So going with the alternative of Dave King is the only option then? After all, he's a Rangers supporter and was once on the old club's board. Surely the 'right sort' for the people? Well here's the problem. Were Dave King to win this power struggle, the mire of chaos and uncertainty would still hover over Ibrox like the sword of Damocles. The supporters may be backing him but either they are blinded by their anti-Ashley rage or they have very short memories. It wasn't that long ago that King's type of character walked into Ibrox and destroyed it. King should remember that dark period very well. He was on Craig Whyte's board at the time of the old club going into administration back in February 2012.
When the old club fell into the abyss, a constant accusation to the media was "why didn't you find out about what this man was really like?" Mark Daly of the BBC did reveal it just a few months after Whyte had taken over with his insightful investigation that was broadcast in the autumn of 2011. However, some fans adopted a 'my club right and wrong' stance and accused BBC Scotland of trying to do a hatchet job on their then-lord and master.
Fast forward to January 2015 and it is open knowledge that when he was in South Africa, Dave King had pleaded guilty to 41 counts of various contraventions of section 75 of the South African Income Tax Act. Mr King was given the choice of 24 months for each of those counts in prison, or to hand over R706.7million (more than £40m) to the South African Revenue Service for personal income tax. He paid up.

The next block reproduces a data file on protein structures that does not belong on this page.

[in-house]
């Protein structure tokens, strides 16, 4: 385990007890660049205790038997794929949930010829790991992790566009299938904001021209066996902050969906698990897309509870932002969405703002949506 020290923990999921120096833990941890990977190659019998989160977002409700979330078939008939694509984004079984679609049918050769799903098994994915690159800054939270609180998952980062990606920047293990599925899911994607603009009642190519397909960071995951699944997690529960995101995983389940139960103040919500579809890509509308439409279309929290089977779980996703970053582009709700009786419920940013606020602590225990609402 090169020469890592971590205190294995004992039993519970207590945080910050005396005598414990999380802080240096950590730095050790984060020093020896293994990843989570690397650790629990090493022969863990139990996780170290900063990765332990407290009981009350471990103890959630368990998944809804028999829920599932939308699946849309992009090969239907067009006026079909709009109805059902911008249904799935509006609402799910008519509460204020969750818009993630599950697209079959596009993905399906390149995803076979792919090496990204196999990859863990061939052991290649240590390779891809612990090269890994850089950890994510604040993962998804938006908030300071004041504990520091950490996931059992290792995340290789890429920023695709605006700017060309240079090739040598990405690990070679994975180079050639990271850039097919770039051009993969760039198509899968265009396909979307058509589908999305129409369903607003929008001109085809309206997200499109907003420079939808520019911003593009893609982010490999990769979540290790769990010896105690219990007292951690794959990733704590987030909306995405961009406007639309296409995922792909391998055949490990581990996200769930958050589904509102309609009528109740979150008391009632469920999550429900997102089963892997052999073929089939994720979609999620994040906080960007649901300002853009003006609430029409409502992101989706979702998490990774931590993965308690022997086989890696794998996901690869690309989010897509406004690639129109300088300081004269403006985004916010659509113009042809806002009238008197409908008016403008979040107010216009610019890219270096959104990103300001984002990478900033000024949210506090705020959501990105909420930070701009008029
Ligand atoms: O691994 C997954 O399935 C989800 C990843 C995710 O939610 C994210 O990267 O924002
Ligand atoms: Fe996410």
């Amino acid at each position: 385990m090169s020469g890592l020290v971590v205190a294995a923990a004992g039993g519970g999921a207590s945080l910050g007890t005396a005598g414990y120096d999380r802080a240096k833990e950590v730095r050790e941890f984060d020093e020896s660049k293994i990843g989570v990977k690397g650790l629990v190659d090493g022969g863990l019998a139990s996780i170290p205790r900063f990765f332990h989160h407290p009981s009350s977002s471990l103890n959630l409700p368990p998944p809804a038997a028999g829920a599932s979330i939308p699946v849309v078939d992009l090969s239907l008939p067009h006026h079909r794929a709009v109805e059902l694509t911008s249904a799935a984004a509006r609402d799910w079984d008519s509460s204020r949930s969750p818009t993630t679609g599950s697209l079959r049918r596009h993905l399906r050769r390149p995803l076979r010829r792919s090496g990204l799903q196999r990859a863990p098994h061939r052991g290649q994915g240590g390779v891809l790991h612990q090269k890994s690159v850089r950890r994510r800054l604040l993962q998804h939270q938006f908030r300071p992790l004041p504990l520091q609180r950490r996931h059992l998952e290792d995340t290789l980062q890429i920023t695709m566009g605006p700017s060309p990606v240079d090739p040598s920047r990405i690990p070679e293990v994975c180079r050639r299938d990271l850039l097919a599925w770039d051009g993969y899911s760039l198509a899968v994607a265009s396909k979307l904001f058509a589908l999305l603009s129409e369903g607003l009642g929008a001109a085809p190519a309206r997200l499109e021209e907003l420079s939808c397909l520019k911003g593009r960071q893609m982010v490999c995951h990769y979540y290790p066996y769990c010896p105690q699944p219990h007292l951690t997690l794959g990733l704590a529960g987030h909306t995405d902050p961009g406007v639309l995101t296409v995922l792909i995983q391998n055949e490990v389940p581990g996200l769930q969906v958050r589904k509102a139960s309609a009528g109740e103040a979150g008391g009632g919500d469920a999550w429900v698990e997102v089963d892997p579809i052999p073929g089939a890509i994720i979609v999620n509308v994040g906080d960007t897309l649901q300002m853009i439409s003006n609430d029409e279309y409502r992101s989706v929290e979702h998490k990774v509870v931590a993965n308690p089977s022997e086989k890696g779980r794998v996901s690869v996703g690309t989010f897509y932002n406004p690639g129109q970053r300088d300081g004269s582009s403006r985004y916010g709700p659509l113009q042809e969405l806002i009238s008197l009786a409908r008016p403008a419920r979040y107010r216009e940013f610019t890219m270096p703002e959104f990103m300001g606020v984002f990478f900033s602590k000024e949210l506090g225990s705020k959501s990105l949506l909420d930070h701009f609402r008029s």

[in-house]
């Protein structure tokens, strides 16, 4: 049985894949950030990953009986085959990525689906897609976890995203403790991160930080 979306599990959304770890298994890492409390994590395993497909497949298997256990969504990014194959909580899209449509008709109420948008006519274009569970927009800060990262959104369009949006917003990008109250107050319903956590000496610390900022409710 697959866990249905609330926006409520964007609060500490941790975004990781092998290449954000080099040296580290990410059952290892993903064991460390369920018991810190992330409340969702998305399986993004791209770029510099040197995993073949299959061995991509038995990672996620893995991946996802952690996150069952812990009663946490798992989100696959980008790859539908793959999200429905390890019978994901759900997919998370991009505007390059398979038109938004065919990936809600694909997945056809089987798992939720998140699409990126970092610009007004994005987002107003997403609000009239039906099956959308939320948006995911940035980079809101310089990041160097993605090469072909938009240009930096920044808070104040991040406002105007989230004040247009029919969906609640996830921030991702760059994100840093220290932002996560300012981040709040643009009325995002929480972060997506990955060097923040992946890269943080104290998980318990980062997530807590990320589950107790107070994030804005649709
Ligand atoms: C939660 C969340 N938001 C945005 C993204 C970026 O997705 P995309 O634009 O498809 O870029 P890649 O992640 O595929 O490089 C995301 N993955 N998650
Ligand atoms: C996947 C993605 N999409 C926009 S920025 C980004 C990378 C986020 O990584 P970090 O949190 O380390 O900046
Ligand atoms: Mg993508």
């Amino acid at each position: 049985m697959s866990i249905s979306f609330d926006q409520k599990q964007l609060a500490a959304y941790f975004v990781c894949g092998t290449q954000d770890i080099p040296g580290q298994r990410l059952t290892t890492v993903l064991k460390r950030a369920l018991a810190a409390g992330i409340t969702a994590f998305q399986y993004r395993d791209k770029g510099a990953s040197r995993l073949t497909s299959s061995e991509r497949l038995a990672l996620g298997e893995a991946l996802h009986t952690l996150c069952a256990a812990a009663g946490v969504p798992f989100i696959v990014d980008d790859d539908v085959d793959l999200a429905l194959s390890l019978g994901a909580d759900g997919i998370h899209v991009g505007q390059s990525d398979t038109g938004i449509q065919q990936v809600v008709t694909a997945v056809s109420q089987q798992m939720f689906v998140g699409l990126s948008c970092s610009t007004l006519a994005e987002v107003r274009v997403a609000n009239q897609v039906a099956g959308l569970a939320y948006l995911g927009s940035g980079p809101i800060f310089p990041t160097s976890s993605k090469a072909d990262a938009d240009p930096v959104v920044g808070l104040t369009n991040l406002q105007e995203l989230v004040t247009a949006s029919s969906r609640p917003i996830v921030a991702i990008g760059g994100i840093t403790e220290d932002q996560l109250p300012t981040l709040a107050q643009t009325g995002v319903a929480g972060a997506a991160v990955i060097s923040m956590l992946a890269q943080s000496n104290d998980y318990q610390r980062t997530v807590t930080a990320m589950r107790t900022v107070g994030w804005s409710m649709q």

So like Whyte, King has a dodgy past only this time, everyone knows about it. Yet bizarrely enough, the same fans that lambasted the media for not doing enough to dig up Whyte's shady dealings have decided to turn a blind eye to King's own criminal misdemeanours.
'Ah but King's a Rangers man' is the usual response. However, Whyte was also a Rangers supporter that was greeted with open arms too and look how that panned out. Not to mention that the SFA are also forewarned with this knowledge as well and cannot plead ignorance like they did with Whyte should King beat Ashley in the power struggle when it comes to deciding on whether or not he meets their 'fit and proper person to run a football club' criteria.
Meanwhile, as the messy farce continues to play itself out, the metaphorical conch lies smashed at the bottom of Ibrox's old marble staircase. This is a scenario which, like the end of Golding's novel, needs its own naval officer figure to step in a call a halt to this nonsense - a Bill Struth type figure if you will. A man who can set about laying down the foundations of a well-run football club and bring some order back into the place.
It's probably just as well that a bust of the legendary Mr Struth overlooks the shattered conch because lord knows what the man himself would make of this sorry affair.